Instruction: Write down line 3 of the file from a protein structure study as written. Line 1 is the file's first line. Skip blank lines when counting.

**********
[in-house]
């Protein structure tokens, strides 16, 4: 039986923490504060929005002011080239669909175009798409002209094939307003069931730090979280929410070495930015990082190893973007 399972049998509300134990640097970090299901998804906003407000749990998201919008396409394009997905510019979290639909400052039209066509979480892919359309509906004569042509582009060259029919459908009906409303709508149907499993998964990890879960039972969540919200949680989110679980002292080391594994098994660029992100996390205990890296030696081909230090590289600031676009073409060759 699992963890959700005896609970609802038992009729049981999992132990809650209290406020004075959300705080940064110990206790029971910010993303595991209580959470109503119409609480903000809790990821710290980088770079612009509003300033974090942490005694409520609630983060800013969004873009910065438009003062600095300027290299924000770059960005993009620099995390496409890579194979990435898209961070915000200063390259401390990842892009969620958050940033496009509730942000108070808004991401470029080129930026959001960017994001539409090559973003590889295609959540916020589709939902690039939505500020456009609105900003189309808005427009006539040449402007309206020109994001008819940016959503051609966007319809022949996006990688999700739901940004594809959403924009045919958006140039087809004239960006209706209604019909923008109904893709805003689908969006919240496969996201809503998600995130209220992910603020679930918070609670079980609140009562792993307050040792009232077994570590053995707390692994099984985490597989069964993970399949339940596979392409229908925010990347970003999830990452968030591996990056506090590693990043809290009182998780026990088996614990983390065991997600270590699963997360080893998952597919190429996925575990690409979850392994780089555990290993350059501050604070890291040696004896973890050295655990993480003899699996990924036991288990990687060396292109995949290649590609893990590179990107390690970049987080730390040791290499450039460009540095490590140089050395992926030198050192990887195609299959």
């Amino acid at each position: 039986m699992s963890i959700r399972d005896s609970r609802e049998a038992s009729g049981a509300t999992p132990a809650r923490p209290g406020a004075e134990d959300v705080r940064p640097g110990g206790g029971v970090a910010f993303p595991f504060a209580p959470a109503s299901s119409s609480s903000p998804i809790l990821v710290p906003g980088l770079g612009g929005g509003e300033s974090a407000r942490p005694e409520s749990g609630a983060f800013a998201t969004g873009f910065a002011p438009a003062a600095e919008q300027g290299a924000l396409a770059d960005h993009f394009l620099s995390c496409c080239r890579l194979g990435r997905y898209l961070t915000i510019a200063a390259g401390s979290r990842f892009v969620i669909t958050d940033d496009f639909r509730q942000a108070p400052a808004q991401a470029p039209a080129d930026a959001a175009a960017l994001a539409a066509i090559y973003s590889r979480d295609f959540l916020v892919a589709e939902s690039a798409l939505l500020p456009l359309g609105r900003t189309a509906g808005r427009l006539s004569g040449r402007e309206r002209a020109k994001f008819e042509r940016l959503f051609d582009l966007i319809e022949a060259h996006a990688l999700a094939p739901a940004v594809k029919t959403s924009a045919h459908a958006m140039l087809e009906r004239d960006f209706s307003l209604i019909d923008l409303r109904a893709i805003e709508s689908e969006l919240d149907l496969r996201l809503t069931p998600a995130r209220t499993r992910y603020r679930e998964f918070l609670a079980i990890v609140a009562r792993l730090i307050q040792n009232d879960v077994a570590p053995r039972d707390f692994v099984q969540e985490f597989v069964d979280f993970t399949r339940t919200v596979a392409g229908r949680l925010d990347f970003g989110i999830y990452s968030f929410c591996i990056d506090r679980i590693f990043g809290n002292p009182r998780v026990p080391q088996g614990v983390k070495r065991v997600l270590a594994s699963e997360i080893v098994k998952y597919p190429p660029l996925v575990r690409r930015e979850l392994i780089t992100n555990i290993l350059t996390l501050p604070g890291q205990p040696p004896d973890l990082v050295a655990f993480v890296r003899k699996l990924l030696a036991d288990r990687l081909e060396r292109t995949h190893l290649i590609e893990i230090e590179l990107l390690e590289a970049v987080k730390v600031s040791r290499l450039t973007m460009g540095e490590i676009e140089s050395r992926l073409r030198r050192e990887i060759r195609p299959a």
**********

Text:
């Amino acid at each position: 039986m699992s963890i959700r399972d005896s609970r609802e049998a038992s009729g049981a509300t999992p132990a809650r923490p209290g406020a004075e134990d959300v705080r940064p640097g110990g206790g029971v970090a910010f993303p595991f504060a209580p959470a109503s299901s119409s609480s903000p998804i809790l990821v710290p906003g980088l770079g612009g929005g509003e300033s974090a407000r942490p005694e409520s749990g609630a983060f800013a998201t969004g873009f910065a002011p438009a003062a600095e919008q300027g290299a924000l396409a770059d960005h993009f394009l620099s995390c496409c080239r890579l194979g990435r997905y898209l961070t915000i510019a200063a390259g401390s979290r990842f892009v969620i669909t958050d940033d496009f639909r509730q942000a108070p400052a808004q991401a470029p039209a080129d930026a959001a175009a960017l994001a539409a066509i090559y973003s590889r979480d295609f959540l916020v892919a589709e939902s690039a798409l939505l500020p456009l359309g609105r900003t189309a509906g808005r427009l006539s004569g040449r402007e309206r002209a020109k994001f008819e042509r940016l959503f051609d582009l966007i319809e022949a060259h996006a990688l999700a094939p739901a940004v594809k029919t959403s924009a045919h459908a958006m140039l087809e009906r004239d960006f209706s307003l209604i019909d923008l409303r109904a893709i805003e709508s689908e969006l919240d149907l496969r996201l809503t069931p998600a995130r209220t499993r992910y603020r679930e998964f918070l609670a079980i990890v609140a009562r792993l730090i307050q040792n009232d879960v077994a570590p053995r039972d707390f692994v099984q969540e985490f597989v069964d979280f993970t399949r339940t919200v596979a392409g229908r949680l925010d990347f970003g989110i999830y990452s968030f929410c591996i990056d506090r679980i590693f990043g809290n002292p009182r998780v026990p080391q088996g614990v983390k070495r065991v997600l270590a594994s699963e997360i080893v098994k998952y597919p190429p660029l996925v575990r690409r930015e979850l392994i780089t992100n555990i290993l350059t996390l501050p604070g890291q205990p040696p004896d973890l990082v050295a655990f993480v890296r003899k699996l990924l030696a036991d288990r990687l081909e060396r292109t995949h190893l290649i590609e893990i230090e590179l990107l390690e590289a970049v987080k730390v600031s040791r290499l450039t973007m460009g540095e490590i676009e140089s050395r992926l073409r030198r050192e990887i060759r195609p299959a």